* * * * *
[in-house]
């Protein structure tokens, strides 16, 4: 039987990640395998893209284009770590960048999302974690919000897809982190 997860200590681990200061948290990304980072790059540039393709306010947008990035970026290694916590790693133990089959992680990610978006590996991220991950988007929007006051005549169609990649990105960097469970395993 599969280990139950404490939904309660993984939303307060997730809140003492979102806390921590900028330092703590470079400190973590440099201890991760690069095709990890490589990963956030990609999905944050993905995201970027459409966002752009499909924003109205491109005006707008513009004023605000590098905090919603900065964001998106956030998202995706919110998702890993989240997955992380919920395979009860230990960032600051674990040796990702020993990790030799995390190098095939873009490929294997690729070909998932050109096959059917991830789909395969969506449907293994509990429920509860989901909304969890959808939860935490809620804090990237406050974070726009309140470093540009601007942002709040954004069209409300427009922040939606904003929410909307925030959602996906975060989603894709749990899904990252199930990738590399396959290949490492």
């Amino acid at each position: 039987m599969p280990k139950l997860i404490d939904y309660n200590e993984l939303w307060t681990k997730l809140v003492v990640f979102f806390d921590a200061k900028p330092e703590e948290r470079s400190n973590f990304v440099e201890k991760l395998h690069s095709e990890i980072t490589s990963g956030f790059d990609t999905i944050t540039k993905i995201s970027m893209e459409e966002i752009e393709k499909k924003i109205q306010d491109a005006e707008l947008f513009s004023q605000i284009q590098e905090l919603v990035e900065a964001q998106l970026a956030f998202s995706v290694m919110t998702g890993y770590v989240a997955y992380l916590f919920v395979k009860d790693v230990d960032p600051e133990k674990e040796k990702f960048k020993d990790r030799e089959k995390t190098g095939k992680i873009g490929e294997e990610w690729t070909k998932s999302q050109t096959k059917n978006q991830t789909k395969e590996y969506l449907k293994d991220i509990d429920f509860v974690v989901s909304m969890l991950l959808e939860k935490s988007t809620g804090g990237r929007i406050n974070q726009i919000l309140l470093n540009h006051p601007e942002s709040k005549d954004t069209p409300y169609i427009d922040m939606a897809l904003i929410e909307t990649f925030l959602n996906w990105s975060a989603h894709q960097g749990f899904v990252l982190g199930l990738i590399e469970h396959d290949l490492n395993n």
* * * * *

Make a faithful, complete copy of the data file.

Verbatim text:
[in-house]
């Protein structure tokens, strides 16, 4: 039987990640395998893209284009770590960048999302974690919000897809982190 997860200590681990200061948290990304980072790059540039393709306010947008990035970026290694916590790693133990089959992680990610978006590996991220991950988007929007006051005549169609990649990105960097469970395993 599969280990139950404490939904309660993984939303307060997730809140003492979102806390921590900028330092703590470079400190973590440099201890991760690069095709990890490589990963956030990609999905944050993905995201970027459409966002752009499909924003109205491109005006707008513009004023605000590098905090919603900065964001998106956030998202995706919110998702890993989240997955992380919920395979009860230990960032600051674990040796990702020993990790030799995390190098095939873009490929294997690729070909998932050109096959059917991830789909395969969506449907293994509990429920509860989901909304969890959808939860935490809620804090990237406050974070726009309140470093540009601007942002709040954004069209409300427009922040939606904003929410909307925030959602996906975060989603894709749990899904990252199930990738590399396959290949490492």
């Amino acid at each position: 039987m599969p280990k139950l997860i404490d939904y309660n200590e993984l939303w307060t681990k997730l809140v003492v990640f979102f806390d921590a200061k900028p330092e703590e948290r470079s400190n973590f990304v440099e201890k991760l395998h690069s095709e990890i980072t490589s990963g956030f790059d990609t999905i944050t540039k993905i995201s970027m893209e459409e966002i752009e393709k499909k924003i109205q306010d491109a005006e707008l947008f513009s004023q605000i284009q590098e905090l919603v990035e900065a964001q998106l970026a956030f998202s995706v290694m919110t998702g890993y770590v989240a997955y992380l916590f919920v395979k009860d790693v230990d960032p600051e133990k674990e040796k990702f960048k020993d990790r030799e089959k995390t190098g095939k992680i873009g490929e294997e990610w690729t070909k998932s999302q050109t096959k059917n978006q991830t789909k395969e590996y969506l449907k293994d991220i509990d429920f509860v974690v989901s909304m969890l991950l959808e939860k935490s988007t809620g804090g990237r929007i406050n974070q726009i919000l309140l470093n540009h006051p601007e942002s709040k005549d954004t069209p409300y169609i427009d922040m939606a897809l904003i929410e909307t990649f925030l959602n996906w990105s975060a989603h894709q960097g749990f899904v990252l982190g199930l990738i590399e469970h396959d290949l490492n395993n």